Regarding the "effeminate" culture, I think we are almost becoming afraid to say we have close male friendships because that could be construed too easily as "gay." Little wonder that pro-gay apologists have read this into the relationship between David and Jonathan. There is such a thing as a wife-centered home, whereby the wife is doted upon hand and foot, and where men simply don't spend enough time with other men. Likewise, there is a man-centered home where the husband gets to spend (a little too much) time with the boys, but the wife is constantly left watching the kids. Both are harmful situations. 

In this world you are a blessed person if God gives you several friends, the type that stick closer than brothers (Prov. 18:24). Friends are gifts given by God to bless you, challenge you, support you, laugh with you, and counsel you. But they often do this in a very different way than your spouse. We're talking apples and oranges when we speak about how our spouses are friends to us and how others are friends to us.  

When I think of spending time with my best friends a quote from C.S. Lewis comes to mind: "My happiest hours are spent with three or four old friends in old clothes tramping together and putting up in small pubs - or else sitting up till the small hours in someone's college room talking nonsense, poetry, theology, metaphysics over beer, tea, and pipes. There's no sound I like better than adult male laughter."

Or, similarly, Carl Trueman: "Drinking beer with friends is perhaps the most underestimated of all Reformation insights and essential to ongoing reform; and wasting time with a choice friend or two on a regular basis might be the best investment of time you ever make."

There's something else that strikes me as I think about this topic: when I'm around some of my closest friends, there is a sense in which my wife doesn't quite get how we talk and act the way we do. From her perspective, we're sometimes like immature kids, laughing our heads off about things she either doesn't understand or in which she fails to see the humor. Or she just isn't interested in some of the things we love. But, you see, that's the point: because of the radical differences between men and women, my wife isn't supposed to fully understand the nature and dynamic of my friendships with men. I only expect her to appreciate that they can give me something that she can't - and she can be content in that because God designed matters that way. I am more than happy to admit that her friends offer her something I can't.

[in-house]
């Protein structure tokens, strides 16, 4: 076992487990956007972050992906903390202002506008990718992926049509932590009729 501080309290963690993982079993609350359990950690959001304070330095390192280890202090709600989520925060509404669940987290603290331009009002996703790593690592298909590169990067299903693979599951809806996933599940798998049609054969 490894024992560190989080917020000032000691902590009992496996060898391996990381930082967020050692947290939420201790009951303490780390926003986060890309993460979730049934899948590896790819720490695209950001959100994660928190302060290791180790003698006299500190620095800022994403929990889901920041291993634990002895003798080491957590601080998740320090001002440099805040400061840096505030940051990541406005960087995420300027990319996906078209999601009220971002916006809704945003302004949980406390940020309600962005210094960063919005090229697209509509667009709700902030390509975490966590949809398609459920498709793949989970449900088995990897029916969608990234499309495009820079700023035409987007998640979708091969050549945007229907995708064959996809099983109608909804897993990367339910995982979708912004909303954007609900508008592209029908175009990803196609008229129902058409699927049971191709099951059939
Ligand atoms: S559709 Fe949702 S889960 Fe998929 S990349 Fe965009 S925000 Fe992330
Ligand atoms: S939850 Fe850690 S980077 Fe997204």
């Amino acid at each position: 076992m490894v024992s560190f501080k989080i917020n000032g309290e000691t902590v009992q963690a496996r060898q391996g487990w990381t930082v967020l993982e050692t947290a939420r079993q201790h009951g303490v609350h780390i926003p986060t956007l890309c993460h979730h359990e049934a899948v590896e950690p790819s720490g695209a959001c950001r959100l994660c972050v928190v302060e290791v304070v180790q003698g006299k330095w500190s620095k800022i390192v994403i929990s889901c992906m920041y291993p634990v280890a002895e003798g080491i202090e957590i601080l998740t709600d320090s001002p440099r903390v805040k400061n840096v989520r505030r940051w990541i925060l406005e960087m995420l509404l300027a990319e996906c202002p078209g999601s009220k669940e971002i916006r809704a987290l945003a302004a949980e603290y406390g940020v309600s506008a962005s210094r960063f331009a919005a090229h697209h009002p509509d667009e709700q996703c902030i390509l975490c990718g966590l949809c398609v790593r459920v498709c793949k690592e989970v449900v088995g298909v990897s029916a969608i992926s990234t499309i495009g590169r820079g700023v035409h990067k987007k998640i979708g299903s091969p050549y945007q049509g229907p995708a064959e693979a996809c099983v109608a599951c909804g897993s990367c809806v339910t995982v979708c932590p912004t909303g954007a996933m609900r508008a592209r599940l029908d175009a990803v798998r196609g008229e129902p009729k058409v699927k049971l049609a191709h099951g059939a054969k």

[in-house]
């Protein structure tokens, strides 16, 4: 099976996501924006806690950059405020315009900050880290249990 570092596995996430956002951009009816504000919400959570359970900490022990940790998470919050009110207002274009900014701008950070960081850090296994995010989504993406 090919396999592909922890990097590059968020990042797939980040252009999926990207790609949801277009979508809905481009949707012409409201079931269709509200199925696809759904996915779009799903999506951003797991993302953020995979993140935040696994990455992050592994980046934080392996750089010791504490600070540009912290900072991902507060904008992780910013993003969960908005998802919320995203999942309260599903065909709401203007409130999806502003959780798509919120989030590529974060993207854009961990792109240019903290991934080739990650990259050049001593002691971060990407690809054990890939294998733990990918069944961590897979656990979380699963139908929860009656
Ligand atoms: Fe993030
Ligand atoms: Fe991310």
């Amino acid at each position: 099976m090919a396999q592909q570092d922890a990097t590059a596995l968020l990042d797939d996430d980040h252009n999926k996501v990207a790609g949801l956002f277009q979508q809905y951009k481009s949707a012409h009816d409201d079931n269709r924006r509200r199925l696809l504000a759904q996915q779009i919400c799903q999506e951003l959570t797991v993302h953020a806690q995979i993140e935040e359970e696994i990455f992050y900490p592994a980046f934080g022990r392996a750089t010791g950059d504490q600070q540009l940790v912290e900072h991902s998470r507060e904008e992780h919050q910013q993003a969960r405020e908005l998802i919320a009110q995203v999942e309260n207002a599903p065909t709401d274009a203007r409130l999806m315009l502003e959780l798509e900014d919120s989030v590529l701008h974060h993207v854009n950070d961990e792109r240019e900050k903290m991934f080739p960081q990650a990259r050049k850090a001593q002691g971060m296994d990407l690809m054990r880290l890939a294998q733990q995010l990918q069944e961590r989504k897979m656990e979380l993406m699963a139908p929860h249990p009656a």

We also need to consider the context in which this "my wife is my best friend" comment is made. Usually it is on Facebook for others to see. I tend to get a little worried when some people feel the need to tell the world constantly they have a good marriage. I don't go on Facebook and talk about how my best friends are my best friends. We simply live and act in a way that displays that reality. Likewise, with my wife, if I need to tell the watching world she is my best friend, then perhaps she should get worried. Or she will think I'm up to no good ("what do you want?" or "what have you done?"). 

As a close friend said to me recently, "It is even odd to say that your wife is your best female friend. She belongs to a category entirely her own. She is sui generis! We have various kinds of friends with women, but we only have sex with our wife. That is a deal changer. We are far more guarded with other women, and rightfully so. Thus, the husband-wife relationship cannot be compared to any other human relationship. 'An excellent wife who can find? She is far more precious than jewels.' To speak of your wife in categories that apply to other relationships is to denigrate both her and others."

Let's try to remember, the issue isn't about the phrase itself; the issue is about the underlying issues and the problems in our culture. Men and women need best friends of the same-sex. I find it a real pity when the spouse takes the place of those necessary relationships. 

So if you ask me if my wife is my best friend, I would answer, "Of course not. She's my wife. Most of my best friends are balding."  

I Think I See a Bear


I've been AWOL again, and after only a few posts at that.  Our family moved.  It was just next door and downhill at that, but it was still a move.  I feel I should post about the obligatory things one posts about when moving:  too much stuff, lots of work, etc.  Instead, I'm reminiscing of my friend Derek Thomas.

We were in Fresno last year speaking at the California Conference on Reformed Theology.  Derek had the last session late on Saturday afternoon, then I whisked him away from his groupies--they can actually quote his sermons back to him from listening to so many MP3s.  We headed to Yosemite National Park in our rental PT Cruiser.  I was at the wheel and Derek was on the lookout for a bear.  We made it the park, forked over a significant amount of money just for an hour's drive, with Derek muttering about the merits of socialized leisure.  (Not really, he actually paid.)  We made it to Glacier Point just at sunset.  Both of us agreed it would have been better to have shared the moment with our wives, but as two theologians together we managed to enjoy the moment quite a bit.  Then we hopped back in the PT Cruiser and set out to find a bear.  We failed.  I finally suggested to Derek that he wrap himself in bacon and head off through the woods.  He pondered it for a moment before deciding against it.  We made it back to the hotel for dinner at ten, just in time to prepare for the Sabbath.

Moral of the story?  Whisk Derek away from one of the umpteen conferences he speaks at, telling him you know where he'll be able to see a bear.  Trust me, you'll have the time of your life.